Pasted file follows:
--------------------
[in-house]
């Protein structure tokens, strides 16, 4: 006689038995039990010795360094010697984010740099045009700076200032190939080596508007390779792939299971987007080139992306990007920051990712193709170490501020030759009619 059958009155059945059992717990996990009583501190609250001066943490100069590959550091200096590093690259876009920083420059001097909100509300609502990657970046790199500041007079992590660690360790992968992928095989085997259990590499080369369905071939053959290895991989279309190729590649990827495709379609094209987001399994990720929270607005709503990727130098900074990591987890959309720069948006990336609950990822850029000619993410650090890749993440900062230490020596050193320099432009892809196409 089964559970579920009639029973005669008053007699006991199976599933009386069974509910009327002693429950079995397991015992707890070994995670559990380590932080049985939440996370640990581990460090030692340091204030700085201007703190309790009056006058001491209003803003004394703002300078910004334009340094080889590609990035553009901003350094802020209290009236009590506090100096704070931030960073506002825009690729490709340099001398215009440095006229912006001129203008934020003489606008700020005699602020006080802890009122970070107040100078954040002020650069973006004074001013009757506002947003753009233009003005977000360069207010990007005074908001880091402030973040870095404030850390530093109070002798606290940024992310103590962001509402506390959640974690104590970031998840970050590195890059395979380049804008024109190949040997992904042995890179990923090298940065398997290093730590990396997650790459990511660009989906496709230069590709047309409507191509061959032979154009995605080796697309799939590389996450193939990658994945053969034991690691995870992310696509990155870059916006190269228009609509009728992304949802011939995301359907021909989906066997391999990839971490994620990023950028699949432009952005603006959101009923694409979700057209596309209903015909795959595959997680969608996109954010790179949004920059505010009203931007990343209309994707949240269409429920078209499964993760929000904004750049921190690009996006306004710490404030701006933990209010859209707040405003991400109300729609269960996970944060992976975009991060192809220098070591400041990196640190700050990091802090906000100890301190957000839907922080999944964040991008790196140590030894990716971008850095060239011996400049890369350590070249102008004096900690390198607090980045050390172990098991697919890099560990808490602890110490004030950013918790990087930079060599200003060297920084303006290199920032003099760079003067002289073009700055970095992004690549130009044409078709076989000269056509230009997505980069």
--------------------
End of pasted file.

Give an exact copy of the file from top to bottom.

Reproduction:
[in-house]
């Protein structure tokens, strides 16, 4: 006689038995039990010795360094010697984010740099045009700076200032190939080596508007390779792939299971987007080139992306990007920051990712193709170490501020030759009619 059958009155059945059992717990996990009583501190609250001066943490100069590959550091200096590093690259876009920083420059001097909100509300609502990657970046790199500041007079992590660690360790992968992928095989085997259990590499080369369905071939053959290895991989279309190729590649990827495709379609094209987001399994990720929270607005709503990727130098900074990591987890959309720069948006990336609950990822850029000619993410650090890749993440900062230490020596050193320099432009892809196409 089964559970579920009639029973005669008053007699006991199976599933009386069974509910009327002693429950079995397991015992707890070994995670559990380590932080049985939440996370640990581990460090030692340091204030700085201007703190309790009056006058001491209003803003004394703002300078910004334009340094080889590609990035553009901003350094802020209290009236009590506090100096704070931030960073506002825009690729490709340099001398215009440095006229912006001129203008934020003489606008700020005699602020006080802890009122970070107040100078954040002020650069973006004074001013009757506002947003753009233009003005977000360069207010990007005074908001880091402030973040870095404030850390530093109070002798606290940024992310103590962001509402506390959640974690104590970031998840970050590195890059395979380049804008024109190949040997992904042995890179990923090298940065398997290093730590990396997650790459990511660009989906496709230069590709047309409507191509061959032979154009995605080796697309799939590389996450193939990658994945053969034991690691995870992310696509990155870059916006190269228009609509009728992304949802011939995301359907021909989906066997391999990839971490994620990023950028699949432009952005603006959101009923694409979700057209596309209903015909795959595959997680969608996109954010790179949004920059505010009203931007990343209309994707949240269409429920078209499964993760929000904004750049921190690009996006306004710490404030701006933990209010859209707040405003991400109300729609269960996970944060992976975009991060192809220098070591400041990196640190700050990091802090906000100890301190957000839907922080999944964040991008790196140590030894990716971008850095060239011996400049890369350590070249102008004096900690390198607090980045050390172990098991697919890099560990808490602890110490004030950013918790990087930079060599200003060297920084303006290199920032003099760079003067002289073009700055970095992004690549130009044409078709076989000269056509230009997505980069």